“The discretion of a man deferreth his anger; and it is his glory to pass over a transgression.” (Prov. 19:11) One must be able to discern just how much one should overlook, which transgression, that is the key, as it were to certain Scripture verses.
“Alexander the coppersmith did me much evil: the Lord reward him according to his works.” (2 Tim. 4:14) Paul’s response in this instance does not seem as if he was willing to have that particular transgression overlooked, nor was he when he gave Hymenaeus and Alexander over to Satan for the destruction of their flesh. (1 Tim, 1:20)
Far too many who claim Christ as Lord will not discuss this subject matter in the context of just these two verses, much less the entirety of the topic, they believe a warm, fuzzy feeling that they mistakenly call love is the only way to react in these situations, when in fact the Scriptures are quite resounding in the negative of that belief. If someone bumps into you at the subway station, you more than likely will forgive them, but if they intentionally throw you onto the tracks as the train is bearing down on you, were your last words going to be “I forgive you?”
This type of inaction in the face of evil, this “just love everybody because Jesus loves everybody” has turned the fear of the Lord, what little of it there is in the lost, into an opportunity for mockery. David was to blame for the death of Uriah, (1 Sam. 11:15) the child was killed by God as a punishment for David’s actions, but and I will let you envision for yourself this statement, how do you believe Bathsheba reacted whenever she met Joab, was this transgression passed over, or not?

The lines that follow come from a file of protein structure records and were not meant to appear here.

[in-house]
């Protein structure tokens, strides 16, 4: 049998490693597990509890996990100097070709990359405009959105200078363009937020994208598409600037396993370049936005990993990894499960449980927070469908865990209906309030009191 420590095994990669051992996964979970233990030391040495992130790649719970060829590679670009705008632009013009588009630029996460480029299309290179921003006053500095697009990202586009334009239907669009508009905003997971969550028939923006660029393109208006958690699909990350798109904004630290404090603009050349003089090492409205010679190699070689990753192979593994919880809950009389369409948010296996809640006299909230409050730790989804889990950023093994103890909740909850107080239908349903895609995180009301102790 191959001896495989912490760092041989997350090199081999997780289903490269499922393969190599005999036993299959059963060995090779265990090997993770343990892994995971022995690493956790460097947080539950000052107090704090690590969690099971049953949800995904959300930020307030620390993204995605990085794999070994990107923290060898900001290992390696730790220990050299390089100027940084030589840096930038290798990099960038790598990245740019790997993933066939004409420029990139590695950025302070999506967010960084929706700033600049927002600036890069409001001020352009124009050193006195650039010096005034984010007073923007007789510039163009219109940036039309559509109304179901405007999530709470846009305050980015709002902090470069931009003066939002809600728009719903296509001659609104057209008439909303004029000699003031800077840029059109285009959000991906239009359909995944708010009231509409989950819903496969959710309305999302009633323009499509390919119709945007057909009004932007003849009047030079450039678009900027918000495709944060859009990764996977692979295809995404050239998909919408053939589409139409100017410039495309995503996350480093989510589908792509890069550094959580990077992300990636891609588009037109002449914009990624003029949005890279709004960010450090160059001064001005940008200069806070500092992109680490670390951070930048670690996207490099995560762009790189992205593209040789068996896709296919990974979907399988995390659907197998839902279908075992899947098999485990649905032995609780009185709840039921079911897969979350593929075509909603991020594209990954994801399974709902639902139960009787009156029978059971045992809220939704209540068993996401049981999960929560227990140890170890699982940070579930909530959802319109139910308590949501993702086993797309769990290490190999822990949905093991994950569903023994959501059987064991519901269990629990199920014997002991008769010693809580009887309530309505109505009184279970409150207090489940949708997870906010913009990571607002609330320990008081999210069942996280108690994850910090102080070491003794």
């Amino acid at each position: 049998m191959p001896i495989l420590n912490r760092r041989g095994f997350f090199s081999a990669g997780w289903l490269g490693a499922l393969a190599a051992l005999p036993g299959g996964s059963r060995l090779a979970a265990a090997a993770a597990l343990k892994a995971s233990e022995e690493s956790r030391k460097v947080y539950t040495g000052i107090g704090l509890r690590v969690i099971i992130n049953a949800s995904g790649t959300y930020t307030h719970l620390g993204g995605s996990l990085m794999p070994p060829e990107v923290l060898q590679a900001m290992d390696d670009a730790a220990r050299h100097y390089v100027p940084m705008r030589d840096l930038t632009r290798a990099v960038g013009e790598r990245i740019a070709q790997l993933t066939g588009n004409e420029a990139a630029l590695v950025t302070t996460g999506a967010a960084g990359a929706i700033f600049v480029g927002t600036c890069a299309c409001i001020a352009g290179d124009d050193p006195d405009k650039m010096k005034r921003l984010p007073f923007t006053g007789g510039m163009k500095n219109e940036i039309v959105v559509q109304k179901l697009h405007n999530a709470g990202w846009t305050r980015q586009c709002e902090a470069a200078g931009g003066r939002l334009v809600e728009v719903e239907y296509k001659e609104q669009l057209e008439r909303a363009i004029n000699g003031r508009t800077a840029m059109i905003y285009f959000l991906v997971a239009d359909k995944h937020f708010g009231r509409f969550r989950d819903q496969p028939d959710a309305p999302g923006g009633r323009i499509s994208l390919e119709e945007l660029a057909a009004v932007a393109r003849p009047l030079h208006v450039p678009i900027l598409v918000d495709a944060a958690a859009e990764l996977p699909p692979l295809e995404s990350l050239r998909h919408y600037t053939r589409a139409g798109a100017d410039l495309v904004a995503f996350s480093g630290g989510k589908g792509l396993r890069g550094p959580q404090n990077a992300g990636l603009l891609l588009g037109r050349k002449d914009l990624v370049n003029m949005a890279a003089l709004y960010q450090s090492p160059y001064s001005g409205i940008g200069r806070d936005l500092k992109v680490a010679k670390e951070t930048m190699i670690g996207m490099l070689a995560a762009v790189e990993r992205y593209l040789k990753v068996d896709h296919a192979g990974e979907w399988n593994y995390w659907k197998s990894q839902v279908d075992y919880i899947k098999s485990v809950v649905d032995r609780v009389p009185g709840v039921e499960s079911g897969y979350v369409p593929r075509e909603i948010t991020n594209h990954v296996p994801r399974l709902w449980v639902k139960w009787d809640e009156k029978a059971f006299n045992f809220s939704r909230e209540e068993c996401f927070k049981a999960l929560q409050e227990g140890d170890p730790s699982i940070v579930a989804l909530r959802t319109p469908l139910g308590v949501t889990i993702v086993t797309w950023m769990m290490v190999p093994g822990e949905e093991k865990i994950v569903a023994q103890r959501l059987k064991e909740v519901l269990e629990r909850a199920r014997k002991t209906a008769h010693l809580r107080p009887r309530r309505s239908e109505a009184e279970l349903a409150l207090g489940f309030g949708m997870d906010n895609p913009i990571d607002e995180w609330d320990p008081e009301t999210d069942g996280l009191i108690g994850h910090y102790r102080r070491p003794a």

What we are discussing in this short letter is the difference between a minor and major transgression, and when they happen to us, we must be able to Spiritually discern the difference between the two. I offer here another example, those that will die in their sins, the Lord Jesus Christ is not going to forgive the transgressions of those who spent this life denying Him, there will be no forgiveness, no love, no opportunity for repentance, they will be cast into the Lake of Fire. (Rev. 20:11-15) Yet at the cross, when we came to Him in repentance and acceptance of His Lordship over our lives, our sins, many of them much worse that those that will spend eternity in eternal suffering, were forgiven, and any that we commit, any transgression against Him until we die, can be forgiven if we just ask, and truly repent of them. (1 John 1:9)
All of us were bound for hell, at the cross Jesus paid the price due for that sin, for all sins, but those who will not accept the payment of their debt of sin will not be forgiven, that transgression will not be overlooked.
These words, the contemplation of these transgressions, should not be overlooked, for there are many today that believe unquestioning obedience is the way that all born-again believers should be, that Romans Thirteen is written in stone, that we are to overlook all transgressions when they are mandated by our nation’s ruling government, and by doing this, they are not adhering to all of the Scriptures, they are willingly allowing that person to throw them in front of the subway train, with no action attempting to stop them from doing so.
All who came to Christ in repentance will have every transgression against them removed, forgiven, those who will not come to Him, those transgressions will not be forgiven, and there will be an eternal, terrible price to pay for their rebellion. When is love not enough, when must we act against those that transgress against us, that is the question.